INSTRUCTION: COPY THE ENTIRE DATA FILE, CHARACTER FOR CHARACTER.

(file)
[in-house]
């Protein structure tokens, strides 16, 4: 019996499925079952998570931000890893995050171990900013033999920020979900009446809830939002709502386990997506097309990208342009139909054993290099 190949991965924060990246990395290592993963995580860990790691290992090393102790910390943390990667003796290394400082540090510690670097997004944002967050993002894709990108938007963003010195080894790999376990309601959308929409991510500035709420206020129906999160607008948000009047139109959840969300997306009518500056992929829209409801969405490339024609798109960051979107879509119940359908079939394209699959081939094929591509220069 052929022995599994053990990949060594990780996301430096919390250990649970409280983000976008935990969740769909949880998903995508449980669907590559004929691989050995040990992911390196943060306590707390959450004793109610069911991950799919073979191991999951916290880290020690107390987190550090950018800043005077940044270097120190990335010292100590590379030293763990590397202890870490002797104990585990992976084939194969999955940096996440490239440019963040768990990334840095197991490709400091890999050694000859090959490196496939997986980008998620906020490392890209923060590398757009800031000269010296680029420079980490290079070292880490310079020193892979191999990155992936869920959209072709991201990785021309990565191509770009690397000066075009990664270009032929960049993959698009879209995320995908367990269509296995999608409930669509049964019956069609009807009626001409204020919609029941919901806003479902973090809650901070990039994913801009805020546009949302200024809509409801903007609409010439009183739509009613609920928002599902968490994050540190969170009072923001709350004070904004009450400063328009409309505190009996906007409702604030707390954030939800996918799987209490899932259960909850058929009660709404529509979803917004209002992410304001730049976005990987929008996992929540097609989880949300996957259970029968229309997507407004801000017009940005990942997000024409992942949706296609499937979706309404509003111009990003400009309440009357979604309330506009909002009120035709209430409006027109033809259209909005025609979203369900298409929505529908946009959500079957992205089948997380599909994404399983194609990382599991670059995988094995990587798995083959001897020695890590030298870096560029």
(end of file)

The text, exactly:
[in-house]
């Protein structure tokens, strides 16, 4: 019996499925079952998570931000890893995050171990900013033999920020979900009446809830939002709502386990997506097309990208342009139909054993290099 190949991965924060990246990395290592993963995580860990790691290992090393102790910390943390990667003796290394400082540090510690670097997004944002967050993002894709990108938007963003010195080894790999376990309601959308929409991510500035709420206020129906999160607008948000009047139109959840969300997306009518500056992929829209409801969405490339024609798109960051979107879509119940359908079939394209699959081939094929591509220069 052929022995599994053990990949060594990780996301430096919390250990649970409280983000976008935990969740769909949880998903995508449980669907590559004929691989050995040990992911390196943060306590707390959450004793109610069911991950799919073979191991999951916290880290020690107390987190550090950018800043005077940044270097120190990335010292100590590379030293763990590397202890870490002797104990585990992976084939194969999955940096996440490239440019963040768990990334840095197991490709400091890999050694000859090959490196496939997986980008998620906020490392890209923060590398757009800031000269010296680029420079980490290079070292880490310079020193892979191999990155992936869920959209072709991201990785021309990565191509770009690397000066075009990664270009032929960049993959698009879209995320995908367990269509296995999608409930669509049964019956069609009807009626001409204020919609029941919901806003479902973090809650901070990039994913801009805020546009949302200024809509409801903007609409010439009183739509009613609920928002599902968490994050540190969170009072923001709350004070904004009450400063328009409309505190009996906007409702604030707390954030939800996918799987209490899932259960909850058929009660709404529509979803917004209002992410304001730049976005990987929008996992929540097609989880949300996957259970029968229309997507407004801000017009940005990942997000024409992942949706296609499937979706309404509003111009990003400009309440009357979604309330506009909002009120035709209430409006027109033809259209909005025609979203369900298409929505529908946009959500079957992205089948997380599909994404399983194609990382599991670059995988094995990587798995083959001897020695890590030298870096560029």